The Iowa caucuses serve as the official kickoff of the presidential primary season. Based on early donations flowing into candidates' coffers, hospital and insurance executives favor moderate Democratic hopefuls who oppose single-payer healthcare reform.
A Modern Healthcare review of publicly available federal campaign finance records of more than 60 healthcare industry chief executives showed that the majority have not yet given to a presidential candidate. However, the trend of hospital and insurance industry leaders giving to moderate candidates and pharmaceutical executives abstaining is an early indication of what they believe to be their best-case scenarios in 2020.
Campaign finance experts say there are many reasons why executives might decide to individually support a candidate for office, but they are unlikely to contribute against their company's financial interests.
"One of the main lenses to look at political contributions is as investments. That often leads to big investors hedging their bets, which they often do," said Grant Reeher, a professor of political science at Syracuse University.
Democratic presidential candidates
On the presidential front, hospital and insurance executives have almost universally shunned President Donald Trump, as well as Medicare for All proponents Sens. Elizabeth Warren (D-Mass.) and Bernie Sanders (I-Vt.) in favor of candidates pushing for a public insurance option. Pharmaceutical executives have stayed out of the fray so far.
Dr. Robert Grossman, CEO of NYU Langone Health, has donated $5,600 to the campaign of Pete Buttigieg, former mayor of South Bend, Ind., during the 2019-20 election cycle, while Providence CEO Dr. Rod Hochman gave $2,250 to Sen. Amy Klobuchar (D-Minn.). Before taking over as Kaiser Permanente's CEO in December, Gregory Adams gave $2,800 to Joe Biden. Children's Hospital of Philadelphia CEO Madeline Bell also gave the former vice president's campaign $2,800.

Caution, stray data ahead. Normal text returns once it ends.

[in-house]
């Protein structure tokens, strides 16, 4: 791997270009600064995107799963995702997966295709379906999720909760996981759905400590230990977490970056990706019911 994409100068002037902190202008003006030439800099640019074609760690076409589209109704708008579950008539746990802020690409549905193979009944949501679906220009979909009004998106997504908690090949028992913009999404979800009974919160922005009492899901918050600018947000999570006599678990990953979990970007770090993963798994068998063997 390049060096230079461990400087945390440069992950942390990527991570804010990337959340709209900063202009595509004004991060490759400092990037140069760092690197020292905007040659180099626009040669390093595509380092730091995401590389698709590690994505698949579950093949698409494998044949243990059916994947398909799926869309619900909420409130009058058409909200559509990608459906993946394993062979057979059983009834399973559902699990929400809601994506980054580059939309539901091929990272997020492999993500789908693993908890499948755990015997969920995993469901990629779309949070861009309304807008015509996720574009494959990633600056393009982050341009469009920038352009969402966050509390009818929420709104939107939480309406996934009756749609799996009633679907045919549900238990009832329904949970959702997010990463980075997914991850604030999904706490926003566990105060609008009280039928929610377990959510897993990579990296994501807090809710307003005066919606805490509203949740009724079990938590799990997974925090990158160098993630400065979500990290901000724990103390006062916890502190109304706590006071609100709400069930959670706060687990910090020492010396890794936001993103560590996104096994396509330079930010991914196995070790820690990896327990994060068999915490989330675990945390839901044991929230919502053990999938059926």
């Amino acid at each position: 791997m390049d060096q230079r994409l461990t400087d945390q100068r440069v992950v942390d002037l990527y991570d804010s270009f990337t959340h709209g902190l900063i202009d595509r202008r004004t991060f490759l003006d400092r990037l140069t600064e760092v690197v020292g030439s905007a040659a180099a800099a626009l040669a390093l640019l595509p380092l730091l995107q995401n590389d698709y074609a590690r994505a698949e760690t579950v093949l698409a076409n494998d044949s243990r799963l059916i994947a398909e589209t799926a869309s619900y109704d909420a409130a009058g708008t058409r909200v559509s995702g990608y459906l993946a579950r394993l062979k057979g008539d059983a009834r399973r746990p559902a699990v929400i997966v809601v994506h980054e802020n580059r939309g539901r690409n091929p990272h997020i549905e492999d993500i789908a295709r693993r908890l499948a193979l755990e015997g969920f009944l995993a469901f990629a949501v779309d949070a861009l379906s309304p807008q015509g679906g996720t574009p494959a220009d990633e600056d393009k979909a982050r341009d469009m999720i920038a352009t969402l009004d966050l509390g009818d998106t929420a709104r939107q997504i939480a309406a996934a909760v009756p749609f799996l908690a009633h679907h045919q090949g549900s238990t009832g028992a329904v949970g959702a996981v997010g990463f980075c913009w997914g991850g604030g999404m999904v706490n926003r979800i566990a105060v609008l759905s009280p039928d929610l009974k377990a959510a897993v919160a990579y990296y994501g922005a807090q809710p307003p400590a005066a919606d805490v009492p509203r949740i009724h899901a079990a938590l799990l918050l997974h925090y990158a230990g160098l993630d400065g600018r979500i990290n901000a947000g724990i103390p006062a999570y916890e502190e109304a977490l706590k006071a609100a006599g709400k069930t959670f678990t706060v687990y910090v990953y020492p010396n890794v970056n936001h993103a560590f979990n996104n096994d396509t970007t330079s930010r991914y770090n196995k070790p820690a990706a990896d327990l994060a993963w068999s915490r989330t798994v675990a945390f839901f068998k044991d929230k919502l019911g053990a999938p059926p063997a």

Individuals can give up to $2,800 per candidate per election, or up to $5,600 for the primary and general elections combined. The reported totals only include itemized donations of more than $200.
Some donations by hospital executives kept money local. Dr. Penny Wheeler, CEO of Minneapolis-based Allina Health, has given $4,500 to Klobuchar. Seattle-based Virginia Mason Health System CEO Dr. Gary Kaplan gave $1,500 to Washington Gov. Jay Inslee before the Democrat's exit from the presidential race.
The CEOs did not return requests for comment on their contributions.
A moderate Democrat like Biden would likely be the best outcome for the hospital and insurance industries, said Ipsita Smolinski, managing director of the Capitol Street consulting firm, noting that even if Biden campaigns on a public option, he may need to water it down to get it through Congress.
"He knows that shoring up the Affordable Care Act and bolstering subsidies for insurance poll really well, and that would be a real winner" for the hospital and insurance industries, Smolinski said.